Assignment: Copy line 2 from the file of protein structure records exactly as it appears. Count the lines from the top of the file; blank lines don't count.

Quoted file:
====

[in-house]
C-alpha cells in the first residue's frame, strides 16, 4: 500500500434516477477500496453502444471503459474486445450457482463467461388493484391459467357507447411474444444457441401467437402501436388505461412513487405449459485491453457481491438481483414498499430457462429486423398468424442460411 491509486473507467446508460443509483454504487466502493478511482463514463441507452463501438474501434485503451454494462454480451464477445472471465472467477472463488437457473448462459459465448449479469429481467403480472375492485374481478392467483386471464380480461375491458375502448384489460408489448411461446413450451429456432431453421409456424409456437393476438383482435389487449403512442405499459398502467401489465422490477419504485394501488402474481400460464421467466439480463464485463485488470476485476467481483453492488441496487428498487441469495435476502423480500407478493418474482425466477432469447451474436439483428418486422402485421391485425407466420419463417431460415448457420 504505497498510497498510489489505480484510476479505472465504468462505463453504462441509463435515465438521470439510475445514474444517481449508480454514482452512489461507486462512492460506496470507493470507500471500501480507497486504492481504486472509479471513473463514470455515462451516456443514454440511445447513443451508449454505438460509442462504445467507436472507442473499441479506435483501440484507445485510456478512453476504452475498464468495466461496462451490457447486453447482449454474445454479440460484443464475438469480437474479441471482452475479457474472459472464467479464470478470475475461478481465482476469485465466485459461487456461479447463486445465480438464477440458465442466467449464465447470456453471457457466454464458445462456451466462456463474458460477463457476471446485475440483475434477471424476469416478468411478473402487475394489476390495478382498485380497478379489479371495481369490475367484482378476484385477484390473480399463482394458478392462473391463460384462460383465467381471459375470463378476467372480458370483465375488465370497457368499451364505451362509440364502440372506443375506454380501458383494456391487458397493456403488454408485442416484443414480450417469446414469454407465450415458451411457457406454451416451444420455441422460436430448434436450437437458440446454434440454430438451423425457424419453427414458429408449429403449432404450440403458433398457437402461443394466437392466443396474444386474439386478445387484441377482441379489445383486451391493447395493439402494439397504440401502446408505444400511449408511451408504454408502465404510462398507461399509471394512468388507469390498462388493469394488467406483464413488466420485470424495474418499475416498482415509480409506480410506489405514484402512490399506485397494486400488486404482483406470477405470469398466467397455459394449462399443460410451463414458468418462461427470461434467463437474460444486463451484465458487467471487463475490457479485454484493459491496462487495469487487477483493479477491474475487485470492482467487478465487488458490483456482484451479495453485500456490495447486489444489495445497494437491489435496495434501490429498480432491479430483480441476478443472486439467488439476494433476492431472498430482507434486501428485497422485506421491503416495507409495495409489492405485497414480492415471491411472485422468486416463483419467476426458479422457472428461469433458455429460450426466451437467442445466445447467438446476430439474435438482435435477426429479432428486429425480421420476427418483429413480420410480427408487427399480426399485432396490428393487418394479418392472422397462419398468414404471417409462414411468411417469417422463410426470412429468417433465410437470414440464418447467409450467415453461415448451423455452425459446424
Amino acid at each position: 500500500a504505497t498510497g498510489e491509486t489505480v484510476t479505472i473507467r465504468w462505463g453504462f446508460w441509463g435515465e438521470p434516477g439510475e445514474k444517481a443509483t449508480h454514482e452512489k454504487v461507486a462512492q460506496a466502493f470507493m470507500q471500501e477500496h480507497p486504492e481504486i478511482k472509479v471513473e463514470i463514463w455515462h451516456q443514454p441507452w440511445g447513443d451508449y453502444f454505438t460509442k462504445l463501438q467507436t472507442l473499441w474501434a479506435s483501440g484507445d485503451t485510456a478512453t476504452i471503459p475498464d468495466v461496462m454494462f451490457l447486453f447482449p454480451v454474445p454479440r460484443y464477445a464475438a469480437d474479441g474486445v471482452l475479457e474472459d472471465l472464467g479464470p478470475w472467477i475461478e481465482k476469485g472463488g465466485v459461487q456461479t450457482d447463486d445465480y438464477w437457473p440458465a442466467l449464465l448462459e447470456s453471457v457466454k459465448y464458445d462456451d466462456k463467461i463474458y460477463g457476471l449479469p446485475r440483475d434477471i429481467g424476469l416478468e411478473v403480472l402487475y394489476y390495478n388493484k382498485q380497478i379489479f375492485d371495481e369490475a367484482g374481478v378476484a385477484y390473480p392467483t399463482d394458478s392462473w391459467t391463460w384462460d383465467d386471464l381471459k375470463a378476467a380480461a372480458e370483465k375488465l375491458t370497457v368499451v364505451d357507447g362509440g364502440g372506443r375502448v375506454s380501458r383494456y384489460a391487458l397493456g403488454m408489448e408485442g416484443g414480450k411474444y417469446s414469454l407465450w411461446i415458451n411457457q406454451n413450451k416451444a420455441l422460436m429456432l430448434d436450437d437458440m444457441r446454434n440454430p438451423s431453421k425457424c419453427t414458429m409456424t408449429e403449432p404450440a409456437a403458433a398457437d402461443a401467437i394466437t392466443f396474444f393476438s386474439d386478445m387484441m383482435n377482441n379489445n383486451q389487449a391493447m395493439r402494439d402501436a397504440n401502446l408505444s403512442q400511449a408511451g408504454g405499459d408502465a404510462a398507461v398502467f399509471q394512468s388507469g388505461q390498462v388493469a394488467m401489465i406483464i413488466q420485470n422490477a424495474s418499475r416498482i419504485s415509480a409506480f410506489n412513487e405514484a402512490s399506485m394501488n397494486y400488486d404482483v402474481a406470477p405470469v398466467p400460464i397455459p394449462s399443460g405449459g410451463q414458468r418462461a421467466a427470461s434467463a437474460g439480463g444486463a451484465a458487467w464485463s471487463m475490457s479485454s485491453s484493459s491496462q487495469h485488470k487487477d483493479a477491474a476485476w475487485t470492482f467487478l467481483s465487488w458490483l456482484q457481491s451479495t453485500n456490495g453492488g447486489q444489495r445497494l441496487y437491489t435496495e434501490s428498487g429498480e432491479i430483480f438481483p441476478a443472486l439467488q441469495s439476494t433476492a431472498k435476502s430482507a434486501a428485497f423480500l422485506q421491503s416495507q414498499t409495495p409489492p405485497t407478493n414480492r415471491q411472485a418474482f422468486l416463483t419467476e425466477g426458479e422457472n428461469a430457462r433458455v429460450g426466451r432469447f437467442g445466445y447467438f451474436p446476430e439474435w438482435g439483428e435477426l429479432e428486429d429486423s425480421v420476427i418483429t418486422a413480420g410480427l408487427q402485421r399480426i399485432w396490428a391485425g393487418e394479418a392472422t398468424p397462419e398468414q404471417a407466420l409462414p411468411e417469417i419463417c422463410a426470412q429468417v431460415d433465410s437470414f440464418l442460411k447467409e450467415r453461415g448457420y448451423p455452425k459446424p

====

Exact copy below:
C-alpha cells in the first residue's frame, strides 16, 4: 500500500434516477477500496453502444471503459474486445450457482463467461388493484391459467357507447411474444444457441401467437402501436388505461412513487405449459485491453457481491438481483414498499430457462429486423398468424442460411 491509486473507467446508460443509483454504487466502493478511482463514463441507452463501438474501434485503451454494462454480451464477445472471465472467477472463488437457473448462459459465448449479469429481467403480472375492485374481478392467483386471464380480461375491458375502448384489460408489448411461446413450451429456432431453421409456424409456437393476438383482435389487449403512442405499459398502467401489465422490477419504485394501488402474481400460464421467466439480463464485463485488470476485476467481483453492488441496487428498487441469495435476502423480500407478493418474482425466477432469447451474436439483428418486422402485421391485425407466420419463417431460415448457420 504505497498510497498510489489505480484510476479505472465504468462505463453504462441509463435515465438521470439510475445514474444517481449508480454514482452512489461507486462512492460506496470507493470507500471500501480507497486504492481504486472509479471513473463514470455515462451516456443514454440511445447513443451508449454505438460509442462504445467507436472507442473499441479506435483501440484507445485510456478512453476504452475498464468495466461496462451490457447486453447482449454474445454479440460484443464475438469480437474479441471482452475479457474472459472464467479464470478470475475461478481465482476469485465466485459461487456461479447463486445465480438464477440458465442466467449464465447470456453471457457466454464458445462456451466462456463474458460477463457476471446485475440483475434477471424476469416478468411478473402487475394489476390495478382498485380497478379489479371495481369490475367484482378476484385477484390473480399463482394458478392462473391463460384462460383465467381471459375470463378476467372480458370483465375488465370497457368499451364505451362509440364502440372506443375506454380501458383494456391487458397493456403488454408485442416484443414480450417469446414469454407465450415458451411457457406454451416451444420455441422460436430448434436450437437458440446454434440454430438451423425457424419453427414458429408449429403449432404450440403458433398457437402461443394466437392466443396474444386474439386478445387484441377482441379489445383486451391493447395493439402494439397504440401502446408505444400511449408511451408504454408502465404510462398507461399509471394512468388507469390498462388493469394488467406483464413488466420485470424495474418499475416498482415509480409506480410506489405514484402512490399506485397494486400488486404482483406470477405470469398466467397455459394449462399443460410451463414458468418462461427470461434467463437474460444486463451484465458487467471487463475490457479485454484493459491496462487495469487487477483493479477491474475487485470492482467487478465487488458490483456482484451479495453485500456490495447486489444489495445497494437491489435496495434501490429498480432491479430483480441476478443472486439467488439476494433476492431472498430482507434486501428485497422485506421491503416495507409495495409489492405485497414480492415471491411472485422468486416463483419467476426458479422457472428461469433458455429460450426466451437467442445466445447467438446476430439474435438482435435477426429479432428486429425480421420476427418483429413480420410480427408487427399480426399485432396490428393487418394479418392472422397462419398468414404471417409462414411468411417469417422463410426470412429468417433465410437470414440464418447467409450467415453461415448451423455452425459446424